Termination without cause is often accompanied by a termination package. This sets out the terms that apply to the termination, such as the amount of notice that the employer will provide. 

The termination package is very important for both employers and employees alike. For employers, it is an opportunity to move an employee out of the organization in a way that attempts to prevent the employee from bringing claims down the track. Employees need to ensure that the package being offered includes all of their entitlements under the terms of their employment agreement. It is important to avoid signing anything before you have had a chance to assess your options.  

An experienced employment lawyer is an important resource for employers and employees going through the termination process. They can help employers to put together a termination package that decreases the likelihood of costly and time-consuming litigation. Having a lawyer review a termination package proposed by your employer increases the chance of maximizing an employee’s compensation so they have the resources needed to search for a new job.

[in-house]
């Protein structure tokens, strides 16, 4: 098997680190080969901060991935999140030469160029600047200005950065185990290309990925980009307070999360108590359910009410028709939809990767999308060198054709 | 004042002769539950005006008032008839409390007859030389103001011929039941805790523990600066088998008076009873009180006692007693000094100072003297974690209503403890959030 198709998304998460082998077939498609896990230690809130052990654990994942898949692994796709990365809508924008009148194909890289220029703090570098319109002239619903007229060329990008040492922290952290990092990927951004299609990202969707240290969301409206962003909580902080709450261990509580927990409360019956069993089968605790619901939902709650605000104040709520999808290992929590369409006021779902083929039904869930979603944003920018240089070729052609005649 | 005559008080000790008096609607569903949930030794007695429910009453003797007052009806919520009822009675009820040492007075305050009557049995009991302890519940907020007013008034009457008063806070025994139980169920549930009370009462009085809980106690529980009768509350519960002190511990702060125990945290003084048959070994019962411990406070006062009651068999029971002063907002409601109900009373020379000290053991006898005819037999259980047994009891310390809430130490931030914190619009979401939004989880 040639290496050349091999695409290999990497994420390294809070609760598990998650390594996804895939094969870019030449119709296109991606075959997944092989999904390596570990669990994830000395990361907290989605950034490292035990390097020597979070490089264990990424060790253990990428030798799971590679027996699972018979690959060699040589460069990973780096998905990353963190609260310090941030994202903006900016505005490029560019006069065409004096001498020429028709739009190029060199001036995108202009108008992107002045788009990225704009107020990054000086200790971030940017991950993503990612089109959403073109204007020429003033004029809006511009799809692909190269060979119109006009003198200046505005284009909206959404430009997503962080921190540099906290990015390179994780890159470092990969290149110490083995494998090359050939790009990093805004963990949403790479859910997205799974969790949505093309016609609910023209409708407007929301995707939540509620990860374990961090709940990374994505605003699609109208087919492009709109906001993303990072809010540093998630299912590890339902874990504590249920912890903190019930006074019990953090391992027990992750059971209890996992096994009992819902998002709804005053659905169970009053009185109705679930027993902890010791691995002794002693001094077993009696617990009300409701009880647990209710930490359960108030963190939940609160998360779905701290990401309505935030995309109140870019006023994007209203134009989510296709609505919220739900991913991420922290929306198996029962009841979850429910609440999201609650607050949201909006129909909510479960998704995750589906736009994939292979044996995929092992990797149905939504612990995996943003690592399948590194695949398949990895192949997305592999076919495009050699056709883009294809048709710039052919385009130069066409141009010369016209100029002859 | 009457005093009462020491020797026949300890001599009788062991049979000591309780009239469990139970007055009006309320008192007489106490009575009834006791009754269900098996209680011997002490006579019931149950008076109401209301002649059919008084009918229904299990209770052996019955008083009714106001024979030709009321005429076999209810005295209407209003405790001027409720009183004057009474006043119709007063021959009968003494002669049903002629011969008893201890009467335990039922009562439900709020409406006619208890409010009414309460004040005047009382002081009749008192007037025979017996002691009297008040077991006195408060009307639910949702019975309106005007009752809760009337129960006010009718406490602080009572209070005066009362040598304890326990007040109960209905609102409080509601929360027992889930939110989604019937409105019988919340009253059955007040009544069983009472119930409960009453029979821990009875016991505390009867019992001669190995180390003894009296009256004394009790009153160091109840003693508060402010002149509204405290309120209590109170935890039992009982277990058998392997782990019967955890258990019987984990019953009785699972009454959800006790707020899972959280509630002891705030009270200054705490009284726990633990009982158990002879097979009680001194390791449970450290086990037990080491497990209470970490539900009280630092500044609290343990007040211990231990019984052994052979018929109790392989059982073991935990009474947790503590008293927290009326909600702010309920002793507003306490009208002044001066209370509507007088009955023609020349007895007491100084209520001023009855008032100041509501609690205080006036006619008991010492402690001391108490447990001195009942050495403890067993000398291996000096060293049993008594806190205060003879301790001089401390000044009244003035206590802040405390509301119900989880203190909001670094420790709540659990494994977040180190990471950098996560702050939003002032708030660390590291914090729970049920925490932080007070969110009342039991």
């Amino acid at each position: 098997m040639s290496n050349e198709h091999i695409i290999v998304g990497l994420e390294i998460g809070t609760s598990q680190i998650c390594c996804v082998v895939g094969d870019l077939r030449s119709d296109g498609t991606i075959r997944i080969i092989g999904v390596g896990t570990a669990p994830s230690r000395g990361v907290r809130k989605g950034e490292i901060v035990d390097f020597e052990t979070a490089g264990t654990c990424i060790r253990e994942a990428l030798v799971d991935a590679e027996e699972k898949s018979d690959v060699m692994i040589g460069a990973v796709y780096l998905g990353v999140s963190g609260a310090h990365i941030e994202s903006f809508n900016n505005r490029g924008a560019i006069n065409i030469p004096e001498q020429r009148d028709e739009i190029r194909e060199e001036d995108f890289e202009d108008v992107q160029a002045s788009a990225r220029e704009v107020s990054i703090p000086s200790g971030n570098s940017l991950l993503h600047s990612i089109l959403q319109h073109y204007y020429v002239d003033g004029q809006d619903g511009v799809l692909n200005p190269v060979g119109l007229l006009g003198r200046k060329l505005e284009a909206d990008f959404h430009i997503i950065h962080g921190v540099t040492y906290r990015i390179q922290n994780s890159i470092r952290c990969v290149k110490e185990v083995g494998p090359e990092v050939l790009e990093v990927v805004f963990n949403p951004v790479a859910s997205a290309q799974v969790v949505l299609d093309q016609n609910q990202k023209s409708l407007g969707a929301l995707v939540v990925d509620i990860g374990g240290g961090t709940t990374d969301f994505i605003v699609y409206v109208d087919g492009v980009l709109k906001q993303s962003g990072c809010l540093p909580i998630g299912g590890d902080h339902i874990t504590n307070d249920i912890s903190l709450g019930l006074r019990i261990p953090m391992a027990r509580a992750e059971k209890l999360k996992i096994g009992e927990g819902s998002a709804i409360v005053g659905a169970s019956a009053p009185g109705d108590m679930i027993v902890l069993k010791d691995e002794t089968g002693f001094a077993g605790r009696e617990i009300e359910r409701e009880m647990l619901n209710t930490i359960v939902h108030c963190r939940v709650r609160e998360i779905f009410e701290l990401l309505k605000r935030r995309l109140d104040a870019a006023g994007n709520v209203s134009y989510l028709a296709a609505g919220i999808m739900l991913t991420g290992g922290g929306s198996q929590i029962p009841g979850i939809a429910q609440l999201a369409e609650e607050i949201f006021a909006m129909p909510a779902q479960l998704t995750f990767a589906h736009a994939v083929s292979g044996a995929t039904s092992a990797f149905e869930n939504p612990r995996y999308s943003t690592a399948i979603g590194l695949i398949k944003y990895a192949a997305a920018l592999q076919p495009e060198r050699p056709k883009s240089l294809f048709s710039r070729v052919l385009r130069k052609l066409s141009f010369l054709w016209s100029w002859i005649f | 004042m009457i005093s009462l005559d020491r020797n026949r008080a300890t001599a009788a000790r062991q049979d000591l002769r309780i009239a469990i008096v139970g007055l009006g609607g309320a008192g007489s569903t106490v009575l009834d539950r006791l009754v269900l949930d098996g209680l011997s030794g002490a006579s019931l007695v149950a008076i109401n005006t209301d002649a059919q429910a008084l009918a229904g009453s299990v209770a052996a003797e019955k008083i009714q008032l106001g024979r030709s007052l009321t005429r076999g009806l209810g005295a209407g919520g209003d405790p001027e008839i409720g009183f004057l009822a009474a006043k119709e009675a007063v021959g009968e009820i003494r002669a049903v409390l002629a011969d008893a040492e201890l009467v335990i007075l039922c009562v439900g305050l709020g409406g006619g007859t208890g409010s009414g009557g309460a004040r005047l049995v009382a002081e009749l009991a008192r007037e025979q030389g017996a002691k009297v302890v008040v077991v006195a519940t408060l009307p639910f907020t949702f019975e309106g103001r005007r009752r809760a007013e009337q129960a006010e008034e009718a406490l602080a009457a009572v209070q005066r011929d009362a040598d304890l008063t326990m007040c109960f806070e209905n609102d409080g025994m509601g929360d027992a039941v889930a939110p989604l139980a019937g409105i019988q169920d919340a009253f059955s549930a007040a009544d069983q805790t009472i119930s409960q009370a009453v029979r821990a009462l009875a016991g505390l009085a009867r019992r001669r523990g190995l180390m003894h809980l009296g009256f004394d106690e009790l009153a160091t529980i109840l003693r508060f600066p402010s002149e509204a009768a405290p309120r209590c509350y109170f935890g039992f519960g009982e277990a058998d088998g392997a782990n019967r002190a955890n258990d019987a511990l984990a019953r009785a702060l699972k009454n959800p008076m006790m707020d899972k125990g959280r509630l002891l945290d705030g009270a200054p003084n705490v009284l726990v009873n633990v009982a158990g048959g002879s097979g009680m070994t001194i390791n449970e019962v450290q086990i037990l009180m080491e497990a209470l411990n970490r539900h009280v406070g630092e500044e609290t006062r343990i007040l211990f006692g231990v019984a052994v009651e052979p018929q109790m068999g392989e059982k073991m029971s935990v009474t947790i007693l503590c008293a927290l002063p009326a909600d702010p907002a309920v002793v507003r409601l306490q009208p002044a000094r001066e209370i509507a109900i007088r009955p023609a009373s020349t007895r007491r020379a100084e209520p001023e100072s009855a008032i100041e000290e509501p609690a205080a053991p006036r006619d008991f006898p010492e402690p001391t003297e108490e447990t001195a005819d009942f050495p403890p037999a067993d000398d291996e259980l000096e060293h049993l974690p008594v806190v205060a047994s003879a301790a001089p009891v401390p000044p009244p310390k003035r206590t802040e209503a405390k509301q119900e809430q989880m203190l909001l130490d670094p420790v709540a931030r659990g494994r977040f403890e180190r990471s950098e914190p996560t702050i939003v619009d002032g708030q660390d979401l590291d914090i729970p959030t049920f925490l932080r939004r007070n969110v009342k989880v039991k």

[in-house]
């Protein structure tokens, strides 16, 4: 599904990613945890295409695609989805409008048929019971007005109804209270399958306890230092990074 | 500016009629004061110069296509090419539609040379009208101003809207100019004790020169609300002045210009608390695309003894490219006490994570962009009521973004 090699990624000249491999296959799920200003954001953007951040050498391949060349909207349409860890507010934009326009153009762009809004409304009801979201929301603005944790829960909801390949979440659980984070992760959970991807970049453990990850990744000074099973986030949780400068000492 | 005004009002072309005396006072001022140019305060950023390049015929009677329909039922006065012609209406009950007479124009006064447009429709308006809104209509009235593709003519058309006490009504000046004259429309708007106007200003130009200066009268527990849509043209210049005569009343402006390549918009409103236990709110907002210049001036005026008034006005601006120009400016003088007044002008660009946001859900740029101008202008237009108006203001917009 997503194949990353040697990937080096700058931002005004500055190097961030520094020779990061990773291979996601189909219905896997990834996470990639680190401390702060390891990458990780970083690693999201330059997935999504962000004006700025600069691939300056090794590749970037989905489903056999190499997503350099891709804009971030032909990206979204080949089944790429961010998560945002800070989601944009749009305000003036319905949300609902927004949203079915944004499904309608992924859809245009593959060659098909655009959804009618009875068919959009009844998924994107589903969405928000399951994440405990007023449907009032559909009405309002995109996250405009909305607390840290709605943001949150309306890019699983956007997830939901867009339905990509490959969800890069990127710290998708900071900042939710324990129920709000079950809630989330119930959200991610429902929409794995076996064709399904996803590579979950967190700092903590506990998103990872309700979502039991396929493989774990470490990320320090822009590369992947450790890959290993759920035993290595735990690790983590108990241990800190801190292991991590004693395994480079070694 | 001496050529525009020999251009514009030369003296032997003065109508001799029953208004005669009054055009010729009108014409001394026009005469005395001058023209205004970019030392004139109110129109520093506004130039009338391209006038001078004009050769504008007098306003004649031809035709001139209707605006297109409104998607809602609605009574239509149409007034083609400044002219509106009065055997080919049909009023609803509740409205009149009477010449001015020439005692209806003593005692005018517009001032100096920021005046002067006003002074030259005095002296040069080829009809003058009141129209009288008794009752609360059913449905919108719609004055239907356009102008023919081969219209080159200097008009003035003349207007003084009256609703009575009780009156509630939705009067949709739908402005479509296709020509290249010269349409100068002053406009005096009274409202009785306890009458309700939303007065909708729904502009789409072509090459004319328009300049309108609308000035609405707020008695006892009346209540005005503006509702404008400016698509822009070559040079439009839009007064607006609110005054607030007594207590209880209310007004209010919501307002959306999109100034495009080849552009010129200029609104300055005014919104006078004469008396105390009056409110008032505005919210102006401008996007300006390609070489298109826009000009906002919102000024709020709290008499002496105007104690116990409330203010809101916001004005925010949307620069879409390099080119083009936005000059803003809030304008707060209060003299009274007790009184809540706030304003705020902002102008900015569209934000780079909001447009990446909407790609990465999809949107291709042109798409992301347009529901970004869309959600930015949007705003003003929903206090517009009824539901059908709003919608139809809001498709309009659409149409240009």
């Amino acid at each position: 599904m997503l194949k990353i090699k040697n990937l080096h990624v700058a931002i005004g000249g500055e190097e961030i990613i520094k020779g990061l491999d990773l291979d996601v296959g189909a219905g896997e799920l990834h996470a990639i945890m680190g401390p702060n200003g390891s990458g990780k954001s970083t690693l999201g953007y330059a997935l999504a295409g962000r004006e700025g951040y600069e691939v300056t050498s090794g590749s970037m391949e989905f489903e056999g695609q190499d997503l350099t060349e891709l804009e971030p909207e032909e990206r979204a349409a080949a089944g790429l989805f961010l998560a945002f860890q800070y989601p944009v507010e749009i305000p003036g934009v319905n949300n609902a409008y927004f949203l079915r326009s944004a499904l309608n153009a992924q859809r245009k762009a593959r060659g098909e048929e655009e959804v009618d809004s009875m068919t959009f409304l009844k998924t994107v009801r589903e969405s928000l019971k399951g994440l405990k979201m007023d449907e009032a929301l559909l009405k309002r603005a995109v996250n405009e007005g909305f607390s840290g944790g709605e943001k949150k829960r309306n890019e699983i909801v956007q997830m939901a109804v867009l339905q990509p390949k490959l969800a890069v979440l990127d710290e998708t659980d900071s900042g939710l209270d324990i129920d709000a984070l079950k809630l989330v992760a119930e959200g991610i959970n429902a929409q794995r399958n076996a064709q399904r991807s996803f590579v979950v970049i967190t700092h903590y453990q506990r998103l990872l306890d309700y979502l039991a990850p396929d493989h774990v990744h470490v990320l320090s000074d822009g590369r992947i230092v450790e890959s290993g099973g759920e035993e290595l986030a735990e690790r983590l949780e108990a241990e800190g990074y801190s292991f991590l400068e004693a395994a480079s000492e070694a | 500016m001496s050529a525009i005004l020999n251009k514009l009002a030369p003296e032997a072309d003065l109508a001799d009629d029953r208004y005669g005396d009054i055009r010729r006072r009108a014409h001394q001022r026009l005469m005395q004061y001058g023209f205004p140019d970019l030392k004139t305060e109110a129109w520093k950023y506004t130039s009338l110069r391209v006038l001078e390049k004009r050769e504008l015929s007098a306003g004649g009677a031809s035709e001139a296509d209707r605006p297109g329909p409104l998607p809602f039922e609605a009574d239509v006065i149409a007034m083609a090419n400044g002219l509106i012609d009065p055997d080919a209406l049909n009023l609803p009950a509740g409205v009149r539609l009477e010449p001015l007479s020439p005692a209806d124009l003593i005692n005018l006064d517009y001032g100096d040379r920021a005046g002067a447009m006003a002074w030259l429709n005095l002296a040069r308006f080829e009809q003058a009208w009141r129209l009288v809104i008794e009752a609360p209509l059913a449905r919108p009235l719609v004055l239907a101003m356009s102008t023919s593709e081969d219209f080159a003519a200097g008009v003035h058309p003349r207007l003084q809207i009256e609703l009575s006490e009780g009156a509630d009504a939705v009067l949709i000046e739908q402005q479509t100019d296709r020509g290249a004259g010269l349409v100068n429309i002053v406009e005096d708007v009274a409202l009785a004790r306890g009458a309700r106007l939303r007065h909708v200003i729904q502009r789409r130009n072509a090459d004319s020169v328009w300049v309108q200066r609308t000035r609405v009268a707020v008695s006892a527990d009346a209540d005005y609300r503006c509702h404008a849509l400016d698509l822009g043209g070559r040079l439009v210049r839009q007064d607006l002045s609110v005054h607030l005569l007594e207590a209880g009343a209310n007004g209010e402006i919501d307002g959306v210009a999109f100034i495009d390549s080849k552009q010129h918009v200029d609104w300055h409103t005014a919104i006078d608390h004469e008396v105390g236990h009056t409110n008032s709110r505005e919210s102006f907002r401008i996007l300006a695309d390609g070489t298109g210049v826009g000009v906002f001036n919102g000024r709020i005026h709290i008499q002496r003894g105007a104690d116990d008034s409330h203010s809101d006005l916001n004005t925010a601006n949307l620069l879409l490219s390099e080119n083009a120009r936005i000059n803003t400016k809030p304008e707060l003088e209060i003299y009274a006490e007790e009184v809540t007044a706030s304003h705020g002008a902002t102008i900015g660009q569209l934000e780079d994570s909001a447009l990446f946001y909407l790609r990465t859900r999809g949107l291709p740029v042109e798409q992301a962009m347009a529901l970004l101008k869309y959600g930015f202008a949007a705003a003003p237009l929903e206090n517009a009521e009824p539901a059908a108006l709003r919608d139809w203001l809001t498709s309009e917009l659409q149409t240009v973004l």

This article sets out a few of the basics around termination packages. Much depends on the employee’s contract of employment. 

Notice of termination or payment in lieu normally applies

The termination package needs to comply with the relevant provincial or federal legislative employment standards. Most employees are entitled under the Ontario Employment Standards Act (ESA) to a statutory minimum amount of notice, or payment in lieu of such notice, which is based on the length of service. 

Employees may also be entitled to a lengthier period of common law notice, so employers sometimes include pay instead of notice beyond the statutory minimum in the termination package. Courts determine the length of this notice in wrongful dismissal claims by looking at a range of factors, including the employee’s age, length of service, the character of employment and re-employment prospects.